A tree fell on my house once. It was a hundred-foot-tall Douglas fir. We were very lucky; no one was hurt, and the house survived. I am now wary of Douglas firs. They are a dangerous plant. But I do not hate them.

Nor do I hold a grudge against poison oak. That plant has been a lifelong source of misery for me, but I know it’s not seeking me out and doing it on purpose. Berry bushes have left thousands of tiny, painful stickers in my hands over the years, but I don’t take it personally. Right now, I’m sniffling and sneezing with all the pollen in the air, but I know the plants that produced that pollen are not out to get me. I would not (even if I could) decree that any of these plants be banished from the face of the earth forever.

Mosquitoes are another matter. Them, I hate. On some level, they know I’m a fellow creature, yet they go ahead and suck the juice out of me anyway. My juice! If the opportunity ever arose to dictate a species extinction, I just might pull the trigger on the mosquito. Same with gophers. Those bastards steal my food and destroy my garden even though they know it enrages me. The thought of a world without them makes me smile.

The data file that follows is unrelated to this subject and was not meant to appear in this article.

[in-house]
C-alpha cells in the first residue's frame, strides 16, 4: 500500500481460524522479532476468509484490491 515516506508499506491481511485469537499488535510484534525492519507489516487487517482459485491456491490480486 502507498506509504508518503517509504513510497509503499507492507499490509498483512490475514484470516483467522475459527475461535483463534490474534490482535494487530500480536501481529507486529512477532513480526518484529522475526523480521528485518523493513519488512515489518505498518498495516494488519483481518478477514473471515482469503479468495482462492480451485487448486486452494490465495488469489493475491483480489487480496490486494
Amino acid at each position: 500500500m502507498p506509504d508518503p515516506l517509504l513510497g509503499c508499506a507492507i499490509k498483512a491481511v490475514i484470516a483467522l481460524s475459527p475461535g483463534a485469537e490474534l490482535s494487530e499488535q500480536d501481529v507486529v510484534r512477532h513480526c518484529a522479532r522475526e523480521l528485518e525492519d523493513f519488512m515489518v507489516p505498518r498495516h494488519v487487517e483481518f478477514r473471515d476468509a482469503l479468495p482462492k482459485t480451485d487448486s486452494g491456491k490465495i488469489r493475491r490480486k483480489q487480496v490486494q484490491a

Yes, yes… I know. Each of these animals is part of the vast, intricate balance of nature that sustains all life, blah, blah, blah. You suggest that if I tried to play Jenga with the delicate stack of species and extract just one offending animal, the whole pile might come tumbling down, me included. To which a part of me wants to respond, “Yeah? Bring it on.”

But I would stop short of total annihilation, I think. What if, in lashing out, I caused some plant species to go extinct? That would be wrong. The plant kingdom is the nice kingdom, and it should not suffer for the misdeeds of a few sociopathic animals.

You see? I may be genocidal, but at least I’m not mean.
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Trump supporters are people who know what they believe.
~ JC, Bonny Doon